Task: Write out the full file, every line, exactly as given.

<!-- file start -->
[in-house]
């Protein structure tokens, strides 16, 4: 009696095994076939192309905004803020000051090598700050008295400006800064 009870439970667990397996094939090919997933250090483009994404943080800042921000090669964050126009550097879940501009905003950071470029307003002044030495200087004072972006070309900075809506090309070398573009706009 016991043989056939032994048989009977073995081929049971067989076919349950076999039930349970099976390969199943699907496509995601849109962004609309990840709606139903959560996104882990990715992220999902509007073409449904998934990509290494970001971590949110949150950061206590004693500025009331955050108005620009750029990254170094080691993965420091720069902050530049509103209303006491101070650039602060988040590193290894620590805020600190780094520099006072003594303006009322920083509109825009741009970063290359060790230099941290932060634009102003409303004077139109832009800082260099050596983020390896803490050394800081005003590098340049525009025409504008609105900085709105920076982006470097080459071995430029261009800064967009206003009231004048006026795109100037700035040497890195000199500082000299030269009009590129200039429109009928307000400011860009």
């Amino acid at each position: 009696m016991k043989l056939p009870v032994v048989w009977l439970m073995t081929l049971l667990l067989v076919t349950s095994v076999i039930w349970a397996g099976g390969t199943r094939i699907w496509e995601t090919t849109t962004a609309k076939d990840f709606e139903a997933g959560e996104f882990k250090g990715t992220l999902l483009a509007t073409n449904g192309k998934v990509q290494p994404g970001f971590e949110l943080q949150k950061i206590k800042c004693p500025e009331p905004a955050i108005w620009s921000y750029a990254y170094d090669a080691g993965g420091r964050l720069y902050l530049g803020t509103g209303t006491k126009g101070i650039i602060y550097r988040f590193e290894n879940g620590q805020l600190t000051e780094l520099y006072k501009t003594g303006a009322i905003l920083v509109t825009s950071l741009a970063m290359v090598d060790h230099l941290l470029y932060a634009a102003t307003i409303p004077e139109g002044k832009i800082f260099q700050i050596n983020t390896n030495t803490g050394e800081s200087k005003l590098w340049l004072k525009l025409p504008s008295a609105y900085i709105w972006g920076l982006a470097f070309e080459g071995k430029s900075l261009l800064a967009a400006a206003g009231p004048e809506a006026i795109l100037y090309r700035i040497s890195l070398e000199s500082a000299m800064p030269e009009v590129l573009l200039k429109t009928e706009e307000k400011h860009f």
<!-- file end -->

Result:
[in-house]
């Protein structure tokens, strides 16, 4: 009696095994076939192309905004803020000051090598700050008295400006800064 009870439970667990397996094939090919997933250090483009994404943080800042921000090669964050126009550097879940501009905003950071470029307003002044030495200087004072972006070309900075809506090309070398573009706009 016991043989056939032994048989009977073995081929049971067989076919349950076999039930349970099976390969199943699907496509995601849109962004609309990840709606139903959560996104882990990715992220999902509007073409449904998934990509290494970001971590949110949150950061206590004693500025009331955050108005620009750029990254170094080691993965420091720069902050530049509103209303006491101070650039602060988040590193290894620590805020600190780094520099006072003594303006009322920083509109825009741009970063290359060790230099941290932060634009102003409303004077139109832009800082260099050596983020390896803490050394800081005003590098340049525009025409504008609105900085709105920076982006470097080459071995430029261009800064967009206003009231004048006026795109100037700035040497890195000199500082000299030269009009590129200039429109009928307000400011860009």
């Amino acid at each position: 009696m016991k043989l056939p009870v032994v048989w009977l439970m073995t081929l049971l667990l067989v076919t349950s095994v076999i039930w349970a397996g099976g390969t199943r094939i699907w496509e995601t090919t849109t962004a609309k076939d990840f709606e139903a997933g959560e996104f882990k250090g990715t992220l999902l483009a509007t073409n449904g192309k998934v990509q290494p994404g970001f971590e949110l943080q949150k950061i206590k800042c004693p500025e009331p905004a955050i108005w620009s921000y750029a990254y170094d090669a080691g993965g420091r964050l720069y902050l530049g803020t509103g209303t006491k126009g101070i650039i602060y550097r988040f590193e290894n879940g620590q805020l600190t000051e780094l520099y006072k501009t003594g303006a009322i905003l920083v509109t825009s950071l741009a970063m290359v090598d060790h230099l941290l470029y932060a634009a102003t307003i409303p004077e139109g002044k832009i800082f260099q700050i050596n983020t390896n030495t803490g050394e800081s200087k005003l590098w340049l004072k525009l025409p504008s008295a609105y900085i709105w972006g920076l982006a470097f070309e080459g071995k430029s900075l261009l800064a967009a400006a206003g009231p004048e809506a006026i795109l100037y090309r700035i040497s890195l070398e000199s500082a000299m800064p030269e009009v590129l573009l200039k429109t009928e706009e307000k400011h860009f």